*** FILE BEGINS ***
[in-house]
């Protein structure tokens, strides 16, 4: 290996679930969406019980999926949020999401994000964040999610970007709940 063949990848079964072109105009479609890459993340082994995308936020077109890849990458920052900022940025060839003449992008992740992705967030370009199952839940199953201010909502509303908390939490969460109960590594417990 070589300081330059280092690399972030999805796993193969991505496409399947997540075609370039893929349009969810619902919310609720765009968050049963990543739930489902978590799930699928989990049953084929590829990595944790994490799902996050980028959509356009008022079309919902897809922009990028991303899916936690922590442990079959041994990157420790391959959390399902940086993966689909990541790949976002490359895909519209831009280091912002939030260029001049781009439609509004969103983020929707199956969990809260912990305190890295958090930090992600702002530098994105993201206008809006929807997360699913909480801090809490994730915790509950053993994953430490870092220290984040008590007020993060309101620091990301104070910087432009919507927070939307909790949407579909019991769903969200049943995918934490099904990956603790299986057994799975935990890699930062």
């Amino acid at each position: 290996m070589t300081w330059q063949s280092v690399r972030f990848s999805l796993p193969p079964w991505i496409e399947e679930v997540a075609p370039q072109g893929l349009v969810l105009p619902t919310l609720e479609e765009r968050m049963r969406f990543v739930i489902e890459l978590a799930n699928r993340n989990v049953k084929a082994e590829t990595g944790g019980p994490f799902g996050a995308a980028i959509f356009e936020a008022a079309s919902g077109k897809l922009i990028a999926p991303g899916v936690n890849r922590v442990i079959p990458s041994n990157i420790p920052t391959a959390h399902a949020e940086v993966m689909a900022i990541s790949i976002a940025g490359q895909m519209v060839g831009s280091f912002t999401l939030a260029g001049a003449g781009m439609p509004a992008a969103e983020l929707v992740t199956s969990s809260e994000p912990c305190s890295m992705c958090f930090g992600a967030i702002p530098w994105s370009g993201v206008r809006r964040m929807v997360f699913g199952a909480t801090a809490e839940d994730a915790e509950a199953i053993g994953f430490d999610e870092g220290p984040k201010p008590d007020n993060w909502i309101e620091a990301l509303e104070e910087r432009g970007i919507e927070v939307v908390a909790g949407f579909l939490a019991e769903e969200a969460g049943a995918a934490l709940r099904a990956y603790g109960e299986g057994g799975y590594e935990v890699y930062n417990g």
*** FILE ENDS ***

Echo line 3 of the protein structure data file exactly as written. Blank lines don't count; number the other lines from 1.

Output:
């Amino acid at each position: 290996m070589t300081w330059q063949s280092v690399r972030f990848s999805l796993p193969p079964w991505i496409e399947e679930v997540a075609p370039q072109g893929l349009v969810l105009p619902t919310l609720e479609e765009r968050m049963r969406f990543v739930i489902e890459l978590a799930n699928r993340n989990v049953k084929a082994e590829t990595g944790g019980p994490f799902g996050a995308a980028i959509f356009e936020a008022a079309s919902g077109k897809l922009i990028a999926p991303g899916v936690n890849r922590v442990i079959p990458s041994n990157i420790p920052t391959a959390h399902a949020e940086v993966m689909a900022i990541s790949i976002a940025g490359q895909m519209v060839g831009s280091f912002t999401l939030a260029g001049a003449g781009m439609p509004a992008a969103e983020l929707v992740t199956s969990s809260e994000p912990c305190s890295m992705c958090f930090g992600a967030i702002p530098w994105s370009g993201v206008r809006r964040m929807v997360f699913g199952a909480t801090a809490e839940d994730a915790e509950a199953i053993g994953f430490d999610e870092g220290p984040k201010p008590d007020n993060w909502i309101e620091a990301l509303e104070e910087r432009g970007i919507e927070v939307v908390a909790g949407f579909l939490a019991e769903e969200a969460g049943a995918a934490l709940r099904a990956y603790g109960e299986g057994g799975y590594e935990v890699y930062n417990g």